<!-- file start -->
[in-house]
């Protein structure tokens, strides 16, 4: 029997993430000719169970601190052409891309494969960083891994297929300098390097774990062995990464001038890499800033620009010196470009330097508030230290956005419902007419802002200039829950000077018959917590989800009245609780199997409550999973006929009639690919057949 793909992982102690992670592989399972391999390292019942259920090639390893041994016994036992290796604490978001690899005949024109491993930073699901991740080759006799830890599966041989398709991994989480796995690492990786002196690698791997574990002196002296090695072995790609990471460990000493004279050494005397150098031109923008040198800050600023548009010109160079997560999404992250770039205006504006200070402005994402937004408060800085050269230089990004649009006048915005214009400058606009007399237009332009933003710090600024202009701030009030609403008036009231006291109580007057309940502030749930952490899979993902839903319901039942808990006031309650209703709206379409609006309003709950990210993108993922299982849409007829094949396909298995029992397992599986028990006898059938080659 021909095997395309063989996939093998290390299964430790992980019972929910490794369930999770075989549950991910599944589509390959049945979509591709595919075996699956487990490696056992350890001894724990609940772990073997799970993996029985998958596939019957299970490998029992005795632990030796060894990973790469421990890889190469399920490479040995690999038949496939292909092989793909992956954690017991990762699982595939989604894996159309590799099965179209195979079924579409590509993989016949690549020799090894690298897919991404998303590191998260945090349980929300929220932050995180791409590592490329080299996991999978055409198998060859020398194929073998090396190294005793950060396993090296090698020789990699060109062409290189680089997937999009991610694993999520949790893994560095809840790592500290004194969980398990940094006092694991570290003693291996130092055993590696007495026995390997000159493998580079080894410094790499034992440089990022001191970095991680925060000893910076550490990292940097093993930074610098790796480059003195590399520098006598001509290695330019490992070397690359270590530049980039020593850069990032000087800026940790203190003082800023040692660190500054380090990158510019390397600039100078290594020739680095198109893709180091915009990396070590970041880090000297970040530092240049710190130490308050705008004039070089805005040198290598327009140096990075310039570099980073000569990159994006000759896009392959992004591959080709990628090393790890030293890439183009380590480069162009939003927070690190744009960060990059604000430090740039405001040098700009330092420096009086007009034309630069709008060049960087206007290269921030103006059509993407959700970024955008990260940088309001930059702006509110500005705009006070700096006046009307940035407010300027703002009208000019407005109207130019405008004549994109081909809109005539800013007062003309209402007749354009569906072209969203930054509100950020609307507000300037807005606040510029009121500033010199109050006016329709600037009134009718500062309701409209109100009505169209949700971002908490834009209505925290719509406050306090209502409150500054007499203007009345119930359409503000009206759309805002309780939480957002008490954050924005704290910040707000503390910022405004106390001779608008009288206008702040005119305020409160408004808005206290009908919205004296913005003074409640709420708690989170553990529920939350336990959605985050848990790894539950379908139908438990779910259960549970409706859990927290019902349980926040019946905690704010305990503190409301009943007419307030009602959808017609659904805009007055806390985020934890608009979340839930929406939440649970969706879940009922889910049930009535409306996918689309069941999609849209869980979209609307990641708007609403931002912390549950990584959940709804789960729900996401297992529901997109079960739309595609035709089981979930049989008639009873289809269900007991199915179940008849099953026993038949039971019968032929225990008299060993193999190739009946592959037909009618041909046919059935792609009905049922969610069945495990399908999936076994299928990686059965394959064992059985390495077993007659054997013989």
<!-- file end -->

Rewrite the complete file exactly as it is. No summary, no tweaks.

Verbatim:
[in-house]
């Protein structure tokens, strides 16, 4: 029997993430000719169970601190052409891309494969960083891994297929300098390097774990062995990464001038890499800033620009010196470009330097508030230290956005419902007419802002200039829950000077018959917590989800009245609780199997409550999973006929009639690919057949 793909992982102690992670592989399972391999390292019942259920090639390893041994016994036992290796604490978001690899005949024109491993930073699901991740080759006799830890599966041989398709991994989480796995690492990786002196690698791997574990002196002296090695072995790609990471460990000493004279050494005397150098031109923008040198800050600023548009010109160079997560999404992250770039205006504006200070402005994402937004408060800085050269230089990004649009006048915005214009400058606009007399237009332009933003710090600024202009701030009030609403008036009231006291109580007057309940502030749930952490899979993902839903319901039942808990006031309650209703709206379409609006309003709950990210993108993922299982849409007829094949396909298995029992397992599986028990006898059938080659 021909095997395309063989996939093998290390299964430790992980019972929910490794369930999770075989549950991910599944589509390959049945979509591709595919075996699956487990490696056992350890001894724990609940772990073997799970993996029985998958596939019957299970490998029992005795632990030796060894990973790469421990890889190469399920490479040995690999038949496939292909092989793909992956954690017991990762699982595939989604894996159309590799099965179209195979079924579409590509993989016949690549020799090894690298897919991404998303590191998260945090349980929300929220932050995180791409590592490329080299996991999978055409198998060859020398194929073998090396190294005793950060396993090296090698020789990699060109062409290189680089997937999009991610694993999520949790893994560095809840790592500290004194969980398990940094006092694991570290003693291996130092055993590696007495026995390997000159493998580079080894410094790499034992440089990022001191970095991680925060000893910076550490990292940097093993930074610098790796480059003195590399520098006598001509290695330019490992070397690359270590530049980039020593850069990032000087800026940790203190003082800023040692660190500054380090990158510019390397600039100078290594020739680095198109893709180091915009990396070590970041880090000297970040530092240049710190130490308050705008004039070089805005040198290598327009140096990075310039570099980073000569990159994006000759896009392959992004591959080709990628090393790890030293890439183009380590480069162009939003927070690190744009960060990059604000430090740039405001040098700009330092420096009086007009034309630069709008060049960087206007290269921030103006059509993407959700970024955008990260940088309001930059702006509110500005705009006070700096006046009307940035407010300027703002009208000019407005109207130019405008004549994109081909809109005539800013007062003309209402007749354009569906072209969203930054509100950020609307507000300037807005606040510029009121500033010199109050006016329709600037009134009718500062309701409209109100009505169209949700971002908490834009209505925290719509406050306090209502409150500054007499203007009345119930359409503000009206759309805002309780939480957002008490954050924005704290910040707000503390910022405004106390001779608008009288206008702040005119305020409160408004808005206290009908919205004296913005003074409640709420708690989170553990529920939350336990959605985050848990790894539950379908139908438990779910259960549970409706859990927290019902349980926040019946905690704010305990503190409301009943007419307030009602959808017609659904805009007055806390985020934890608009979340839930929406939440649970969706879940009922889910049930009535409306996918689309069941999609849209869980979209609307990641708007609403931002912390549950990584959940709804789960729900996401297992529901997109079960739309595609035709089981979930049989008639009873289809269900007991199915179940008849099953026993038949039971019968032929225990008299060993193999190739009946592959037909009618041909046919059935792609009905049922969610069945495990399908999936076994299928990686059965394959064992059985390495077993007659054997013989």